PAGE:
There are definitely some factors that limit the validity of what I looked at. I already hinted that the distribution of driving and putting may not be normal, and although I'm not attempting to make any probabilistic inferences as to the likely of various outcomes, computing the Z scores like I did may be very slightly biasing the data. A bigger issue is likely how the fedex cup awards points, and if I were to do it again I would just use scoring average as the dependent variable instead of fed ex cup points per start, because scoring is what we're really interested in. Also I don't remember some of the finer points like what the correct degrees freedom are for this scenario, but given the large sample size that makes almost no difference.
05-26-2011 , 01:47 PM
Once I saw z-scores, I decided this thread is over my head.
05-26-2011 , 02:33 PM
PHB--I don't know the numbers, but I'm betting that a pretty large chunk of putts from 8 feet and in are the results of either other putts or of chips/pitches after missing GIR.

I don't think any golfer can expect to hit a bunch of 120 yard shots to 4 feet, but I do think there's a pretty big disparity between best and worst from 50-100 yards, and that this makes a difference. For example, from 50-75 yards the best player (Phil, unsurprisingly) hits his shots to an average of 6'7". Most players are between 10 feet and 20 feet, but several are over 25, even 30 feet. Some of this is the very small sample size, but there's still quite a bit of disparity. If you look at 50-125, the best are under 15 feet and the worst are in the mid-20s.

I just realized that the PGA Tour site has figures for average distance to the hole after a shot from around the green (i.e. off the green but within 30 yards of it), which eliminates the problem of the scrambling stat including things such as a punch-out from the trees after an errant drive. The best players are at 6 feet, the worst are at 9 feet. Odds of making a 9-footer are probably 44% or so. Odds of making a 6 footer are something like 65%. Huge, huge difference there. Assuming 6 missed greens in a round, the bad scrambler averages two or three makes, and the great scrambler averages close to four. That's potentially two shots right there. I do think people can work on the short game (i.e. the under 30-yard game) to the point where they can get more 4-footers and fewer 8-footers, and getting into 90% range versus 50% range is obviously enormous, much more important than hitting full wedge shots to 15 feet instead of 25.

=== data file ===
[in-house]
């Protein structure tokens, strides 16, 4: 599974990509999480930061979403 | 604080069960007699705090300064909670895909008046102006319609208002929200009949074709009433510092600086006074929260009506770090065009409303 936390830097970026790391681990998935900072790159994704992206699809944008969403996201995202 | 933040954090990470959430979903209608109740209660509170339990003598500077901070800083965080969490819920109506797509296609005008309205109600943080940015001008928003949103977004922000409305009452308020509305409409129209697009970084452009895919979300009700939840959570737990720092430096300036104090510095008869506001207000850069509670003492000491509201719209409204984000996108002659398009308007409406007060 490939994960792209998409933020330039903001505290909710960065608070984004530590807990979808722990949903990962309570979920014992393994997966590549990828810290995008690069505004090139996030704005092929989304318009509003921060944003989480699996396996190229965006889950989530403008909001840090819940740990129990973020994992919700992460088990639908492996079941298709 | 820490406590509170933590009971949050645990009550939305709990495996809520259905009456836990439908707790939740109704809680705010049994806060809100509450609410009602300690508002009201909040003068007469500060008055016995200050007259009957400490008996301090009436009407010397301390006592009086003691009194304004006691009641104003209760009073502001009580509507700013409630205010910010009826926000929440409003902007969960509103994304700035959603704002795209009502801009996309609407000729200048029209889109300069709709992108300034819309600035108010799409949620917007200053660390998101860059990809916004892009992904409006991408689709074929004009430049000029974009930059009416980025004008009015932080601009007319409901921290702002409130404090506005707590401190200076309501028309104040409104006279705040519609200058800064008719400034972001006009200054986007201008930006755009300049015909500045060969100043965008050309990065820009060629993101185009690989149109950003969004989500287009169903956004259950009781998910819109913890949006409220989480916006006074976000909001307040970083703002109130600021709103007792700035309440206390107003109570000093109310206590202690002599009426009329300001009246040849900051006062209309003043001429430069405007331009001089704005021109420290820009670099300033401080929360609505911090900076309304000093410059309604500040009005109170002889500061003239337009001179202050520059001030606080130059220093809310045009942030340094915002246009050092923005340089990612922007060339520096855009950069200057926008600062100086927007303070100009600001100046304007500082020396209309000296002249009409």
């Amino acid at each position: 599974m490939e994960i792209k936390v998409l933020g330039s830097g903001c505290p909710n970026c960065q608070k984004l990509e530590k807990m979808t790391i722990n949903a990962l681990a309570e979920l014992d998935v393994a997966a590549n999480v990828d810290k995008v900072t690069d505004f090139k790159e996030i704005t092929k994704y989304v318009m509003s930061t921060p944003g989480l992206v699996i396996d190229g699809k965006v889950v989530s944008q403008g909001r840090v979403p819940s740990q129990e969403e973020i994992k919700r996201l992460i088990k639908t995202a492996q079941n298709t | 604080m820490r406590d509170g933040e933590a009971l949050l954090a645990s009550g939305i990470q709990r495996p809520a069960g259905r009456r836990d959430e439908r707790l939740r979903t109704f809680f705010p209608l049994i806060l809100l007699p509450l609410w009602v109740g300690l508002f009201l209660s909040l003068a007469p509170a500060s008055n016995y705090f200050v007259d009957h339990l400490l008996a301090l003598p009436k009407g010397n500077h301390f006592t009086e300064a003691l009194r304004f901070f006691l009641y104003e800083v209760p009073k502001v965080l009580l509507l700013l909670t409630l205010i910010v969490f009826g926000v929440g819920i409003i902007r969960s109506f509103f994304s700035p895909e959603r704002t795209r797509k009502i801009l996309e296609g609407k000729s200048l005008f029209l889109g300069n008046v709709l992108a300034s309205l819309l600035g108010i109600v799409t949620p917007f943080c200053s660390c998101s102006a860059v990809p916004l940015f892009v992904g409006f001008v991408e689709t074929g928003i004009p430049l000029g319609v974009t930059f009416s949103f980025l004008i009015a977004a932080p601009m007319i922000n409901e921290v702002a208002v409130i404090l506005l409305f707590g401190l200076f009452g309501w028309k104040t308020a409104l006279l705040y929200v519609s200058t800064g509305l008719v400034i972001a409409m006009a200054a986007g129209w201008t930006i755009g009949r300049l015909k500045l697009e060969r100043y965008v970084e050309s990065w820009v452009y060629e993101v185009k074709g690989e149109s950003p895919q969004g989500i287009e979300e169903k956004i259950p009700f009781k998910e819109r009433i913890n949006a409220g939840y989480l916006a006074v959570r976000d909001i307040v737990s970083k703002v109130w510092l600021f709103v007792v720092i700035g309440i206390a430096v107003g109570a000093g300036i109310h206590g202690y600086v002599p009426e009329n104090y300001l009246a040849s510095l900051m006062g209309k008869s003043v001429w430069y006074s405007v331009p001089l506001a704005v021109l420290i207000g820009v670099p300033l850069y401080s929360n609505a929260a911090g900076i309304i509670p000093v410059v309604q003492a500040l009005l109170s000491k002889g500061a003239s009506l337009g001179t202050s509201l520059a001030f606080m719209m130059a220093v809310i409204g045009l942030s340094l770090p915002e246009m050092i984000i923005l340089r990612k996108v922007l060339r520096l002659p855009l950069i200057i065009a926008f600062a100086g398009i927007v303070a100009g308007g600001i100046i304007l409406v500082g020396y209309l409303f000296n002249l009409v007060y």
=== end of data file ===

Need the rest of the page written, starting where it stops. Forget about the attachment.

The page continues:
05-26-2011 , 03:46 PM
Good point. I looked up average distance from hole after all green approach shots and the best are around 32' from the hole and the worst about 42'.

So the best would then expect about 2.0 putts to hole out but I'm not sure about the worst. Don't know the expected putt total from 42'.

And yeah that's a pretty big disparity between the best and worst from around the green that you posted. Those who chip to 6 feet should expect to hole out with 2.35 total strokes (chip and 1.35 putts) and those who chip to 9 feet should expect to hole out with about 2.56 total strokes. So that's .2 strokes per hole where you miss the green. Again, not sure what the expected putts are from 42' but if we knew that we could see the value in proximity of all GIR approach shots, too.